Something strange happened when I opened the parcel with this book in it - I was about the leave the house for a hospital appointment and shoved it into my bag. I arrived, booked in, sat down and started reading. I didn't hear them when they called me through I was so engrossed with the story.
I should say now that I am a fan of Tom Clancy's writing and this spy thriller was just what I needed. The chapters are nice and short, meaning that you can read a chapter for a break from the stresses and strains of life for a few minutes and then get back to work.
The story follows retired CIA director Mark Sava who comes out of retirement in order to help CIA operative David Buckingham who has been accused of a dreadful crime in Azerbaijan. Sava isn't just up against the local police but other forces which have their own agendas.
It is fascinating read which kept me entertained for several hours. I have no doubt that there will be a sequel and I look forward to reading it.
on 14 October 2014
Growing up during the 'Cold War' era, I thrived on spy novels such as Len Deighton's excellent 'Game, Set and Match' trilogy (and its sequel trilogy 'Hook, Line and Sinker'), and John Gardner's 'Herbie Kruger' novels ('The Nostradamus Traitor', 'The Garden of Weapons', 'The Quiet Dogs', etc.).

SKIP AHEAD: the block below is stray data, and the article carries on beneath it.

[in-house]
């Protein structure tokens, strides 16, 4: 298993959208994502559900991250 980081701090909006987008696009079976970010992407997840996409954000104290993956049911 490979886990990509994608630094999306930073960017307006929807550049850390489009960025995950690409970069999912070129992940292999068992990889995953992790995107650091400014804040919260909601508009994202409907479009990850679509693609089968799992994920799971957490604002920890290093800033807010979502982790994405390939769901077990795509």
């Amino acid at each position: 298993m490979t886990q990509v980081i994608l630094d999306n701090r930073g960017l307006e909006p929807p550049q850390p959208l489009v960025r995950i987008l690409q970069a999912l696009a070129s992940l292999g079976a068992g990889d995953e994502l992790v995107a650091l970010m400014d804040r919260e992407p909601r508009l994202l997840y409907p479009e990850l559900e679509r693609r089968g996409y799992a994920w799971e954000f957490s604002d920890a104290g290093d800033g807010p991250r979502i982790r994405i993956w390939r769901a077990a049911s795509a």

I also loved TV series such as 'The Sandbaggers', which combined cold-war spying with inter-department politics and wrangles between members of the fictional(?) 'Sandbagger' section of the SIS, and with their counterparts in the London Station of the CIA.
Since Glasnost and the fall of the Berlin Wall, such novels and films have necessarily dwindled, and to date I had found nothing to adequately replace them - until now!
The new set of novels by Dan Mayland, featuring retired CIA agent Mark Sava, have more than adequately replaced those cold-war 'seat of the pants' action spy adventures, made even more interesting by the political intreague of the emerging middle-eastern republics in which they are set.